HRT: Where Are We Now?
Is hormone therapy (HRT) making a comeback?
Putting the Risks of HRT in Perspective
Media reports on the WHI results may have given people inflated fears of hormone replacement therapy's risks, the doctors say.
For example, the Women's Health Initiative results showed that combined hormone replacement therapy seems to increase the risk of breast cancer by 33%, Schiff says. That's a serious increase. Still, the risk to any one woman is not as high as it sounds, Schiff says.
"According to the WHI, without hormone therapy, 3 of every 1,200 women aged 55 to 59 will develop breast cancer this year," says Schiff. "With hormone therapy, 4 out of 1,200 will. It's a 33% increase, but the absolute risk is still very, very small."
Shuster points out that other behaviors -- like drinking two glasses of wine a night -- also increase breast cancer risk by a similar amount.
Women who take estrogen alone -- a treatment only available to people who have had a hysterectomy -- appear to have a lower risk of developing breast cancer than women who take progestin and estrogen together. In a 2006 JAMA article, researchers from the Women's Health Initiative found that after about seven years of treatment with estrogen, there seemed to be no increased risk of breast cancer.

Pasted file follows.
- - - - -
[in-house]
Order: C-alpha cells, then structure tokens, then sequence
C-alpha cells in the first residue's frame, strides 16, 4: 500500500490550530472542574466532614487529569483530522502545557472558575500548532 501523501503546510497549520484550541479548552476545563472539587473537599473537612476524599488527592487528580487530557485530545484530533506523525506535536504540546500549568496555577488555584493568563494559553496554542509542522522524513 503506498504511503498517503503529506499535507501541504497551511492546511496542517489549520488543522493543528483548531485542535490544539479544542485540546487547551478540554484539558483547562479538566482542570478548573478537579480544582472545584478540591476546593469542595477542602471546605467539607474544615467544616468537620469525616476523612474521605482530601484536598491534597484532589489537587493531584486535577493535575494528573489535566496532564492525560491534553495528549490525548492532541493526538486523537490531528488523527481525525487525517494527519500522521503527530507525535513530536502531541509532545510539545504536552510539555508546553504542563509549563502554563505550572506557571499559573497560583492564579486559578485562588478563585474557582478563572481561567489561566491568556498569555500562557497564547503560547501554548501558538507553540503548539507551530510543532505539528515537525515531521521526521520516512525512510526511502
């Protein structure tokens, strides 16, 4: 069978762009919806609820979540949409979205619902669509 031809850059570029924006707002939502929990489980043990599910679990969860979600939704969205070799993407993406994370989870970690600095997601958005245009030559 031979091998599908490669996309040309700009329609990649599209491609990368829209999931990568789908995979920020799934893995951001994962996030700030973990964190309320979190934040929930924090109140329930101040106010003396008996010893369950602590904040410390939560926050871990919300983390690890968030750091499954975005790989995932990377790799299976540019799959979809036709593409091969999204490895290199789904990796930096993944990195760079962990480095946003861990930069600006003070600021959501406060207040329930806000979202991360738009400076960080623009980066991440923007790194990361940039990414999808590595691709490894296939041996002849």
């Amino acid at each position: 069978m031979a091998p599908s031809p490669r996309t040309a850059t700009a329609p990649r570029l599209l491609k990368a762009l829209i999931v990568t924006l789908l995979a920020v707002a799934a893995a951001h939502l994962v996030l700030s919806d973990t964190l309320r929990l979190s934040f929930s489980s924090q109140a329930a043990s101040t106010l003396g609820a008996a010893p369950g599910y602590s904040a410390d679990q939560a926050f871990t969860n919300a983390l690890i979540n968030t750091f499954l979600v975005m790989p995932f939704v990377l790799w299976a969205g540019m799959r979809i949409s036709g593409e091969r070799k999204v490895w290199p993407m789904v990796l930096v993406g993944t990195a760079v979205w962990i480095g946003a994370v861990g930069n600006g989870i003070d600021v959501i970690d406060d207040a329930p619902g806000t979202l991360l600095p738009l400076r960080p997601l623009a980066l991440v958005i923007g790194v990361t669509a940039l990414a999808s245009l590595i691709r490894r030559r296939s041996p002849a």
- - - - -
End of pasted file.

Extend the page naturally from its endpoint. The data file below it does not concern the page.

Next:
However, estrogen-only therapy may have long-term risks. A May 2006 study published in the Archives of Internal Medicine found using estrogen-only therapy for 20 years or more showed increased risk of developing breast cancer.
So Who Needs Hormone Replacement Therapy?
As HRT is being re-evaluated -- and new evidence is coming in -- it's difficult to know who should get hormone replacement therapy and for how long.
The U.S. Food and Drug Administration (FDA) recommends that HRT should be used in women who have severe menopausal symptoms.
"Estrogens are the best agents we have for the relief of menopausal symptoms like hot flashes, vaginal dryness, and loss of sexuality," says Schiff. They're also a good treatment for menopausal symptoms that are often not recognized: Difficulty sleeping, stiffness, joint pain, and mood changes.
But for disease prevention -- lowering the risk of heart attacks, strokes, and most cases of osteoporosis -- the FDA still does not recommend hormone replacement therapy.